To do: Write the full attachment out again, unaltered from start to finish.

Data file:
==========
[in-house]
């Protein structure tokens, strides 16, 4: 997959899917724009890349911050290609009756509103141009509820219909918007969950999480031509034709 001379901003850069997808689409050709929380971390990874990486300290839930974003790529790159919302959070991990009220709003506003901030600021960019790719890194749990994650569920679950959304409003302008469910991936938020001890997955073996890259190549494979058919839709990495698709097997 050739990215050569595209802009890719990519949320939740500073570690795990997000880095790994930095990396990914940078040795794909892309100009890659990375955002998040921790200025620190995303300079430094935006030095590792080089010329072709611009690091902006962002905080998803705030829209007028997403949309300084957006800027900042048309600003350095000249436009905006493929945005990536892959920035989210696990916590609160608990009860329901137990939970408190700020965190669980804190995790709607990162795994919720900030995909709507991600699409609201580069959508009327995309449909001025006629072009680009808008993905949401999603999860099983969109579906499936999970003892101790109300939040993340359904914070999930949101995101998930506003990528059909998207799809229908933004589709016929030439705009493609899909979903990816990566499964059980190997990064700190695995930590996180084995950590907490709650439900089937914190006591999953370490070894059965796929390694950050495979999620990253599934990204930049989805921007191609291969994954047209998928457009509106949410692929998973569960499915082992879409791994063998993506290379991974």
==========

[in-house]
């Protein structure tokens, strides 16, 4: 997959899917724009890349911050290609009756509103141009509820219909918007969950999480031509034709 001379901003850069997808689409050709929380971390990874990486300290839930974003790529790159919302959070991990009220709003506003901030600021960019790719890194749990994650569920679950959304409003302008469910991936938020001890997955073996890259190549494979058919839709990495698709097997 050739990215050569595209802009890719990519949320939740500073570690795990997000880095790994930095990396990914940078040795794909892309100009890659990375955002998040921790200025620190995303300079430094935006030095590792080089010329072709611009690091902006962002905080998803705030829209007028997403949309300084957006800027900042048309600003350095000249436009905006493929945005990536892959920035989210696990916590609160608990009860329901137990939970408190700020965190669980804190995790709607990162795994919720900030995909709507991600699409609201580069959508009327995309449909001025006629072009680009808008993905949401999603999860099983969109579906499936999970003892101790109300939040993340359904914070999930949101995101998930506003990528059909998207799809229908933004589709016929030439705009493609899909979903990816990566499964059980190997990064700190695995930590996180084995950590907490709650439900089937914190006591999953370490070894059965796929390694950050495979999620990253599934990204930049989805921007191609291969994954047209998928457009509106949410692929998973569960499915082992879409791994063998993506290379991974």